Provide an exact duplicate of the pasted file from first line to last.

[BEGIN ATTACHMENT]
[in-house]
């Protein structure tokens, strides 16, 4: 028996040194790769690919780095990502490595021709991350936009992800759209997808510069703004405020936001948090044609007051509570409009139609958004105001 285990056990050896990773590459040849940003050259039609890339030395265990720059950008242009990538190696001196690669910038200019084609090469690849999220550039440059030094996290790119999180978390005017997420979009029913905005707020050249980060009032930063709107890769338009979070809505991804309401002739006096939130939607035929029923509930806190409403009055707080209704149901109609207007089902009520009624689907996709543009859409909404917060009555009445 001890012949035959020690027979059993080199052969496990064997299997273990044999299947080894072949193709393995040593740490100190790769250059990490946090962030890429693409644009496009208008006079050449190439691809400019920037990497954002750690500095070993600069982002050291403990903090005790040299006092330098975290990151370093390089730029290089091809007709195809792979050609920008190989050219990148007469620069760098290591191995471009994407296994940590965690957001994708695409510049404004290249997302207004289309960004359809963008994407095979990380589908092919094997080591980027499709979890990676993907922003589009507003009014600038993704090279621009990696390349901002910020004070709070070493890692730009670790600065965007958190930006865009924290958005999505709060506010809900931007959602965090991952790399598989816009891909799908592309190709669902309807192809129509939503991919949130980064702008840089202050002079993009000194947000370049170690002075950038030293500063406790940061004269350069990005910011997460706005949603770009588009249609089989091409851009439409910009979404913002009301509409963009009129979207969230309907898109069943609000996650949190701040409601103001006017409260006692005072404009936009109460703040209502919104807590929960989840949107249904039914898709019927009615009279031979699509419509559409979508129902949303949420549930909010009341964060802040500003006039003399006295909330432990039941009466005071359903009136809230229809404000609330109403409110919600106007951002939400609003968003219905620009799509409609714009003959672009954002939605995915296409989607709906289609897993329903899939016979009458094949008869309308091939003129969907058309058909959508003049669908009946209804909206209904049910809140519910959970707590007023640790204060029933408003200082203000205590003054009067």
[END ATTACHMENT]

[in-house]
């Protein structure tokens, strides 16, 4: 028996040194790769690919780095990502490595021709991350936009992800759209997808510069703004405020936001948090044609007051509570409009139609958004105001 285990056990050896990773590459040849940003050259039609890339030395265990720059950008242009990538190696001196690669910038200019084609090469690849999220550039440059030094996290790119999180978390005017997420979009029913905005707020050249980060009032930063709107890769338009979070809505991804309401002739006096939130939607035929029923509930806190409403009055707080209704149901109609207007089902009520009624689907996709543009859409909404917060009555009445 001890012949035959020690027979059993080199052969496990064997299997273990044999299947080894072949193709393995040593740490100190790769250059990490946090962030890429693409644009496009208008006079050449190439691809400019920037990497954002750690500095070993600069982002050291403990903090005790040299006092330098975290990151370093390089730029290089091809007709195809792979050609920008190989050219990148007469620069760098290591191995471009994407296994940590965690957001994708695409510049404004290249997302207004289309960004359809963008994407095979990380589908092919094997080591980027499709979890990676993907922003589009507003009014600038993704090279621009990696390349901002910020004070709070070493890692730009670790600065965007958190930006865009924290958005999505709060506010809900931007959602965090991952790399598989816009891909799908592309190709669902309807192809129509939503991919949130980064702008840089202050002079993009000194947000370049170690002075950038030293500063406790940061004269350069990005910011997460706005949603770009588009249609089989091409851009439409910009979404913002009301509409963009009129979207969230309907898109069943609000996650949190701040409601103001006017409260006692005072404009936009109460703040209502919104807590929960989840949107249904039914898709019927009615009279031979699509419509559409979508129902949303949420549930909010009341964060802040500003006039003399006295909330432990039941009466005071359903009136809230229809404000609330109403409110919600106007951002939400609003968003219905620009799509409609714009003959672009954002939605995915296409989607709906289609897993329903899939016979009458094949008869309308091939003129969907058309058909959508003049669908009946209804909206209904049910809140519910959970707590007023640790204060029933408003200082203000205590003054009067």